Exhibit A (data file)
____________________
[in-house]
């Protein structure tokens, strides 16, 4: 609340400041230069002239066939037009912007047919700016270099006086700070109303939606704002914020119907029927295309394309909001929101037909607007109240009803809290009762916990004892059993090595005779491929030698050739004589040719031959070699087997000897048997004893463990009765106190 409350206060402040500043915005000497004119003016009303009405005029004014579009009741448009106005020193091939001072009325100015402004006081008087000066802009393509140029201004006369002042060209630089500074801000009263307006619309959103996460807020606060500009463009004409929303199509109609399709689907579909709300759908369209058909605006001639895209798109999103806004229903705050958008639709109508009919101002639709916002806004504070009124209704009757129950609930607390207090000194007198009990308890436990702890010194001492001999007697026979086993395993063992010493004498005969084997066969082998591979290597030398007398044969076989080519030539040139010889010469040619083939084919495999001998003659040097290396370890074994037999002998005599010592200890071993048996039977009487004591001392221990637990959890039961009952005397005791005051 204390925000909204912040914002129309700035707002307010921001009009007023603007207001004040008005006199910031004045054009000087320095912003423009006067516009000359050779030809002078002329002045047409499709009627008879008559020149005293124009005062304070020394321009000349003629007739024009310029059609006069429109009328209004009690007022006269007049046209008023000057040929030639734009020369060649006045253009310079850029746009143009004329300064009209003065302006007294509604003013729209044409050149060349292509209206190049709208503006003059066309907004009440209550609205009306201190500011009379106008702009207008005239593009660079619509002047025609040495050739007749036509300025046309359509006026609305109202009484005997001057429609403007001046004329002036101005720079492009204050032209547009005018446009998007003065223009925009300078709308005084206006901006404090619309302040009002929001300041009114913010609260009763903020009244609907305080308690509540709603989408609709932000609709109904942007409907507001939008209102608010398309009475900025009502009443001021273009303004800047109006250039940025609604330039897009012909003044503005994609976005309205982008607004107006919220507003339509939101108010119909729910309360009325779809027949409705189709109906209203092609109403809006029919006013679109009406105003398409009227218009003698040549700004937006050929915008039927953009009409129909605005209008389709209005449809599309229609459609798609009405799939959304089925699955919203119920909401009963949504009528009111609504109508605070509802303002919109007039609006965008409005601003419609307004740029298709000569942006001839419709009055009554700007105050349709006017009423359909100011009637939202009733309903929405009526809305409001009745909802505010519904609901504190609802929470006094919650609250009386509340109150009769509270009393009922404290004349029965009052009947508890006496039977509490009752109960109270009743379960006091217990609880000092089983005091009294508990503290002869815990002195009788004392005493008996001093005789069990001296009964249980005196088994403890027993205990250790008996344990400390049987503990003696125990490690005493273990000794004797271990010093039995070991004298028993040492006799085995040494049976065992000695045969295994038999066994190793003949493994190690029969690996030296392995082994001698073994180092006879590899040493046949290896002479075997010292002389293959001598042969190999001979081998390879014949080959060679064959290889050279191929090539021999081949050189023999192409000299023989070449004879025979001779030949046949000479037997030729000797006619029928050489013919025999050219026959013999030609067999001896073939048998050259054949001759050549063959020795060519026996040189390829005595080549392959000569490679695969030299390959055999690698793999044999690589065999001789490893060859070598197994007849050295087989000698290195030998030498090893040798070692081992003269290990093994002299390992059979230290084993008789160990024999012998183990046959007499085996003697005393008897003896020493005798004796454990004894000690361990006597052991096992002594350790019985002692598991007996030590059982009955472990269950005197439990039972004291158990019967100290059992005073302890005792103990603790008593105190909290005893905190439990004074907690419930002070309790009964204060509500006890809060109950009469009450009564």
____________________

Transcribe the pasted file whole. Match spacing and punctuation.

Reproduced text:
[in-house]
């Protein structure tokens, strides 16, 4: 609340400041230069002239066939037009912007047919700016270099006086700070109303939606704002914020119907029927295309394309909001929101037909607007109240009803809290009762916990004892059993090595005779491929030698050739004589040719031959070699087997000897048997004893463990009765106190 409350206060402040500043915005000497004119003016009303009405005029004014579009009741448009106005020193091939001072009325100015402004006081008087000066802009393509140029201004006369002042060209630089500074801000009263307006619309959103996460807020606060500009463009004409929303199509109609399709689907579909709300759908369209058909605006001639895209798109999103806004229903705050958008639709109508009919101002639709916002806004504070009124209704009757129950609930607390207090000194007198009990308890436990702890010194001492001999007697026979086993395993063992010493004498005969084997066969082998591979290597030398007398044969076989080519030539040139010889010469040619083939084919495999001998003659040097290396370890074994037999002998005599010592200890071993048996039977009487004591001392221990637990959890039961009952005397005791005051 204390925000909204912040914002129309700035707002307010921001009009007023603007207001004040008005006199910031004045054009000087320095912003423009006067516009000359050779030809002078002329002045047409499709009627008879008559020149005293124009005062304070020394321009000349003629007739024009310029059609006069429109009328209004009690007022006269007049046209008023000057040929030639734009020369060649006045253009310079850029746009143009004329300064009209003065302006007294509604003013729209044409050149060349292509209206190049709208503006003059066309907004009440209550609205009306201190500011009379106008702009207008005239593009660079619509002047025609040495050739007749036509300025046309359509006026609305109202009484005997001057429609403007001046004329002036101005720079492009204050032209547009005018446009998007003065223009925009300078709308005084206006901006404090619309302040009002929001300041009114913010609260009763903020009244609907305080308690509540709603989408609709932000609709109904942007409907507001939008209102608010398309009475900025009502009443001021273009303004800047109006250039940025609604330039897009012909003044503005994609976005309205982008607004107006919220507003339509939101108010119909729910309360009325779809027949409705189709109906209203092609109403809006029919006013679109009406105003398409009227218009003698040549700004937006050929915008039927953009009409129909605005209008389709209005449809599309229609459609798609009405799939959304089925699955919203119920909401009963949504009528009111609504109508605070509802303002919109007039609006965008409005601003419609307004740029298709000569942006001839419709009055009554700007105050349709006017009423359909100011009637939202009733309903929405009526809305409001009745909802505010519904609901504190609802929470006094919650609250009386509340109150009769509270009393009922404290004349029965009052009947508890006496039977509490009752109960109270009743379960006091217990609880000092089983005091009294508990503290002869815990002195009788004392005493008996001093005789069990001296009964249980005196088994403890027993205990250790008996344990400390049987503990003696125990490690005493273990000794004797271990010093039995070991004298028993040492006799085995040494049976065992000695045969295994038999066994190793003949493994190690029969690996030296392995082994001698073994180092006879590899040493046949290896002479075997010292002389293959001598042969190999001979081998390879014949080959060679064959290889050279191929090539021999081949050189023999192409000299023989070449004879025979001779030949046949000479037997030729000797006619029928050489013919025999050219026959013999030609067999001896073939048998050259054949001759050549063959020795060519026996040189390829005595080549392959000569490679695969030299390959055999690698793999044999690589065999001789490893060859070598197994007849050295087989000698290195030998030498090893040798070692081992003269290990093994002299390992059979230290084993008789160990024999012998183990046959007499085996003697005393008897003896020493005798004796454990004894000690361990006597052991096992002594350790019985002692598991007996030590059982009955472990269950005197439990039972004291158990019967100290059992005073302890005792103990603790008593105190909290005893905190439990004074907690419930002070309790009964204060509500006890809060109950009469009450009564």